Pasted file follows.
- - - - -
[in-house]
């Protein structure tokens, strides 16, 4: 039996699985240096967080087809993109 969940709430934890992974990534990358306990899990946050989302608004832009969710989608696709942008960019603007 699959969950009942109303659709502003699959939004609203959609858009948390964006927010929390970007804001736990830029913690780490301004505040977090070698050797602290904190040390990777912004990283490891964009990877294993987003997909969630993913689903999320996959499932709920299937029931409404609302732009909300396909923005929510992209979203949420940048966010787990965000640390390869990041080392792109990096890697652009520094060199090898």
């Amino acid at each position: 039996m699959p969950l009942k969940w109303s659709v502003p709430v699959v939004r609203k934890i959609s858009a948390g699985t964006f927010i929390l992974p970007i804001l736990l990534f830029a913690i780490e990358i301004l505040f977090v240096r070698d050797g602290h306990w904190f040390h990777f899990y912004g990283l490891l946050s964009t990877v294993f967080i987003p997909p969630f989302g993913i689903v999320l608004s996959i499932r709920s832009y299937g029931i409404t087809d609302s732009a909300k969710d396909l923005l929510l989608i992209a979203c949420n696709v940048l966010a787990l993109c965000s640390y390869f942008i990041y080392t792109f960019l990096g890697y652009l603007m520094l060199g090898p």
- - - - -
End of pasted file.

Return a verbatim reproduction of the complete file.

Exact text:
[in-house]
């Protein structure tokens, strides 16, 4: 039996699985240096967080087809993109 969940709430934890992974990534990358306990899990946050989302608004832009969710989608696709942008960019603007 699959969950009942109303659709502003699959939004609203959609858009948390964006927010929390970007804001736990830029913690780490301004505040977090070698050797602290904190040390990777912004990283490891964009990877294993987003997909969630993913689903999320996959499932709920299937029931409404609302732009909300396909923005929510992209979203949420940048966010787990965000640390390869990041080392792109990096890697652009520094060199090898």
């Amino acid at each position: 039996m699959p969950l009942k969940w109303s659709v502003p709430v699959v939004r609203k934890i959609s858009a948390g699985t964006f927010i929390l992974p970007i804001l736990l990534f830029a913690i780490e990358i301004l505040f977090v240096r070698d050797g602290h306990w904190f040390h990777f899990y912004g990283l490891l946050s964009t990877v294993f967080i987003p997909p969630f989302g993913i689903v999320l608004s996959i499932r709920s832009y299937g029931i409404t087809d609302s732009a909300k969710d396909l923005l929510l989608i992209a979203c949420n696709v940048l966010a787990l993109c965000s640390y390869f942008i990041y080392t792109f960019l990096g890697y652009l603007m520094l060199g090898p």